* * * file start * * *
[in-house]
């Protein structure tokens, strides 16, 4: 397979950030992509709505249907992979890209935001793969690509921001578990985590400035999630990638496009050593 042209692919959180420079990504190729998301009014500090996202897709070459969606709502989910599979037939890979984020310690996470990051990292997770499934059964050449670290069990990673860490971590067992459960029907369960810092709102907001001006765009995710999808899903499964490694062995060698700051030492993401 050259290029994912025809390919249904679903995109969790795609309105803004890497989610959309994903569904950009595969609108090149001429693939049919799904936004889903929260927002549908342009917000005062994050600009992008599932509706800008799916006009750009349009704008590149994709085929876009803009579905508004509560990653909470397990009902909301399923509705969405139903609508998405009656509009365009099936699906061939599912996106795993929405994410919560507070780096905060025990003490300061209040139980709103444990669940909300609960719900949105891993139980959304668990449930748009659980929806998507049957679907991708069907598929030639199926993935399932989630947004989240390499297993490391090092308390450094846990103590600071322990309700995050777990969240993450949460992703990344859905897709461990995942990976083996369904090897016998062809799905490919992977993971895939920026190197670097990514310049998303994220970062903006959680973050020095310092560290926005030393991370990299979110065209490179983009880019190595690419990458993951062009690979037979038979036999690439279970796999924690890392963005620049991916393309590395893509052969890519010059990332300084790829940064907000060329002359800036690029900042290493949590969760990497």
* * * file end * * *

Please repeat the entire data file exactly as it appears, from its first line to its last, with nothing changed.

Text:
[in-house]
């Protein structure tokens, strides 16, 4: 397979950030992509709505249907992979890209935001793969690509921001578990985590400035999630990638496009050593 042209692919959180420079990504190729998301009014500090996202897709070459969606709502989910599979037939890979984020310690996470990051990292997770499934059964050449670290069990990673860490971590067992459960029907369960810092709102907001001006765009995710999808899903499964490694062995060698700051030492993401 050259290029994912025809390919249904679903995109969790795609309105803004890497989610959309994903569904950009595969609108090149001429693939049919799904936004889903929260927002549908342009917000005062994050600009992008599932509706800008799916006009750009349009704008590149994709085929876009803009579905508004509560990653909470397990009902909301399923509705969405139903609508998405009656509009365009099936699906061939599912996106795993929405994410919560507070780096905060025990003490300061209040139980709103444990669940909300609960719900949105891993139980959304668990449930748009659980929806998507049957679907991708069907598929030639199926993935399932989630947004989240390499297993490391090092308390450094846990103590600071322990309700995050777990969240993450949460992703990344859905897709461990995942990976083996369904090897016998062809799905490919992977993971895939920026190197670097990514310049998303994220970062903006959680973050020095310092560290926005030393991370990299979110065209490179983009880019190595690419990458993951062009690979037979038979036999690439279970796999924690890392963005620049991916393309590395893509052969890519010059990332300084790829940064907000060329002359800036690029900042290493949590969760990497």